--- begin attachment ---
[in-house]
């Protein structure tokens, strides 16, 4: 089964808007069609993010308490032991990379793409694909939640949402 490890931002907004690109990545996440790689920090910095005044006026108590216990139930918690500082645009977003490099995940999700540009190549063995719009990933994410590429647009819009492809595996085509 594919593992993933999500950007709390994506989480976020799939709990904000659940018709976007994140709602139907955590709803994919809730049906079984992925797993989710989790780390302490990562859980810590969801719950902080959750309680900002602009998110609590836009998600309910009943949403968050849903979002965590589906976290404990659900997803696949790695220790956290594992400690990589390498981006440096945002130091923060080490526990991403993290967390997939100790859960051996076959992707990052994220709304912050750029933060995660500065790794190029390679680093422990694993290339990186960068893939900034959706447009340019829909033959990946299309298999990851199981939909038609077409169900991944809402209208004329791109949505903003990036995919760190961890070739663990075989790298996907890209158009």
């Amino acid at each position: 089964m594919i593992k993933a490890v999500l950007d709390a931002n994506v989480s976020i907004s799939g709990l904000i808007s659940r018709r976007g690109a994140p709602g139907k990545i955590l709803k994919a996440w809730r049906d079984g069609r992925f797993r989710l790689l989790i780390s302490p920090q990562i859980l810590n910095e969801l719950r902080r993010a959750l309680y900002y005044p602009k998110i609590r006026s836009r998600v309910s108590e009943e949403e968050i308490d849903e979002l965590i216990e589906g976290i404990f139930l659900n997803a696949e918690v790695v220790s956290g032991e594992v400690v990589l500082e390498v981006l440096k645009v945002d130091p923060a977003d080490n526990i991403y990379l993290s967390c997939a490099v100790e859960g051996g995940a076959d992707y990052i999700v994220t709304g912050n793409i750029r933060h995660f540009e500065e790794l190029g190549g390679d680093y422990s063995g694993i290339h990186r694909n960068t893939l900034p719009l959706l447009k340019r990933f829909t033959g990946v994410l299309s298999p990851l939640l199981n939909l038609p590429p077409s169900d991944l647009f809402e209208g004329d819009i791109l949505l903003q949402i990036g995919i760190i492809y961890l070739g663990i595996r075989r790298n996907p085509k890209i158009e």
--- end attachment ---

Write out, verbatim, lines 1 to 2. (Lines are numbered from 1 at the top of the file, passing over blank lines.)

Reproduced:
[in-house]
């Protein structure tokens, strides 16, 4: 089964808007069609993010308490032991990379793409694909939640949402 490890931002907004690109990545996440790689920090910095005044006026108590216990139930918690500082645009977003490099995940999700540009190549063995719009990933994410590429647009819009492809595996085509 594919593992993933999500950007709390994506989480976020799939709990904000659940018709976007994140709602139907955590709803994919809730049906079984992925797993989710989790780390302490990562859980810590969801719950902080959750309680900002602009998110609590836009998600309910009943949403968050849903979002965590589906976290404990659900997803696949790695220790956290594992400690990589390498981006440096945002130091923060080490526990991403993290967390997939100790859960051996076959992707990052994220709304912050750029933060995660500065790794190029390679680093422990694993290339990186960068893939900034959706447009340019829909033959990946299309298999990851199981939909038609077409169900991944809402209208004329791109949505903003990036995919760190961890070739663990075989790298996907890209158009």